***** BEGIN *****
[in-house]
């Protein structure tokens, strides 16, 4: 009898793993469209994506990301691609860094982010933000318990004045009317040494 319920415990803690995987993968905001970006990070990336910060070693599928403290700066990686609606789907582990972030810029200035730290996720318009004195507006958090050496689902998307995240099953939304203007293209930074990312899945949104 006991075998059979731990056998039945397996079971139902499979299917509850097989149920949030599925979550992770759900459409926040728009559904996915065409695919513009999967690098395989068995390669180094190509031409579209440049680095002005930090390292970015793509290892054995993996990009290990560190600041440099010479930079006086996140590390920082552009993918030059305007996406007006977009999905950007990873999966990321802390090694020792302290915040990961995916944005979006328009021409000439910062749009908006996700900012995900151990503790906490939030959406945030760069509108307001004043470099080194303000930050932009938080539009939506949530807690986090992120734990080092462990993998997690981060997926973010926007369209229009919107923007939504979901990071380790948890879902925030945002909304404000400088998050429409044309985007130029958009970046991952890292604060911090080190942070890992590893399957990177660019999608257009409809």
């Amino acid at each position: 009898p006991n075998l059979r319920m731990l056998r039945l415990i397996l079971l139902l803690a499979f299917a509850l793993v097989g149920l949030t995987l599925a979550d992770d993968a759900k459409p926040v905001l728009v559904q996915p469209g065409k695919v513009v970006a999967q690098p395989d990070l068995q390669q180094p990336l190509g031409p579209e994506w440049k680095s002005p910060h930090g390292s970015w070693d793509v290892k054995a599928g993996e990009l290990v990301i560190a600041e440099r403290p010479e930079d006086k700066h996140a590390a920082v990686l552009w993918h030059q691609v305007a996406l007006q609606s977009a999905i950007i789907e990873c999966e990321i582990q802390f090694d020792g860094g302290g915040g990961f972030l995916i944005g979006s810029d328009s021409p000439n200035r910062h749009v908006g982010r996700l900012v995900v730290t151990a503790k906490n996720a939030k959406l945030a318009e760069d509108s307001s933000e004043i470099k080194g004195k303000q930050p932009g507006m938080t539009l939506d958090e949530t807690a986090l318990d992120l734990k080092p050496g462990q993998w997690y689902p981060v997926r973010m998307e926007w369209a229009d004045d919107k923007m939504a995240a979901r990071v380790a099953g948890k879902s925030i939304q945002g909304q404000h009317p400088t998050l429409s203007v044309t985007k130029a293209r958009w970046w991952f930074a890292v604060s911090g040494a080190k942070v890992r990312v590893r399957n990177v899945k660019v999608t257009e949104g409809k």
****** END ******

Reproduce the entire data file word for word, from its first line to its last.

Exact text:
[in-house]
């Protein structure tokens, strides 16, 4: 009898793993469209994506990301691609860094982010933000318990004045009317040494 319920415990803690995987993968905001970006990070990336910060070693599928403290700066990686609606789907582990972030810029200035730290996720318009004195507006958090050496689902998307995240099953939304203007293209930074990312899945949104 006991075998059979731990056998039945397996079971139902499979299917509850097989149920949030599925979550992770759900459409926040728009559904996915065409695919513009999967690098395989068995390669180094190509031409579209440049680095002005930090390292970015793509290892054995993996990009290990560190600041440099010479930079006086996140590390920082552009993918030059305007996406007006977009999905950007990873999966990321802390090694020792302290915040990961995916944005979006328009021409000439910062749009908006996700900012995900151990503790906490939030959406945030760069509108307001004043470099080194303000930050932009938080539009939506949530807690986090992120734990080092462990993998997690981060997926973010926007369209229009919107923007939504979901990071380790948890879902925030945002909304404000400088998050429409044309985007130029958009970046991952890292604060911090080190942070890992590893399957990177660019999608257009409809």
């Amino acid at each position: 009898p006991n075998l059979r319920m731990l056998r039945l415990i397996l079971l139902l803690a499979f299917a509850l793993v097989g149920l949030t995987l599925a979550d992770d993968a759900k459409p926040v905001l728009v559904q996915p469209g065409k695919v513009v970006a999967q690098p395989d990070l068995q390669q180094p990336l190509g031409p579209e994506w440049k680095s002005p910060h930090g390292s970015w070693d793509v290892k054995a599928g993996e990009l290990v990301i560190a600041e440099r403290p010479e930079d006086k700066h996140a590390a920082v990686l552009w993918h030059q691609v305007a996406l007006q609606s977009a999905i950007i789907e990873c999966e990321i582990q802390f090694d020792g860094g302290g915040g990961f972030l995916i944005g979006s810029d328009s021409p000439n200035r910062h749009v908006g982010r996700l900012v995900v730290t151990a503790k906490n996720a939030k959406l945030a318009e760069d509108s307001s933000e004043i470099k080194g004195k303000q930050p932009g507006m938080t539009l939506d958090e949530t807690a986090l318990d992120l734990k080092p050496g462990q993998w997690y689902p981060v997926r973010m998307e926007w369209a229009d004045d919107k923007m939504a995240a979901r990071v380790a099953g948890k879902s925030i939304q945002g909304q404000h009317p400088t998050l429409s203007v044309t985007k130029a293209r958009w970046w991952f930074a890292v604060s911090g040494a080190k942070v890992r990312v590893r399957n990177v899945k660019v999608t257009e949104g409809k």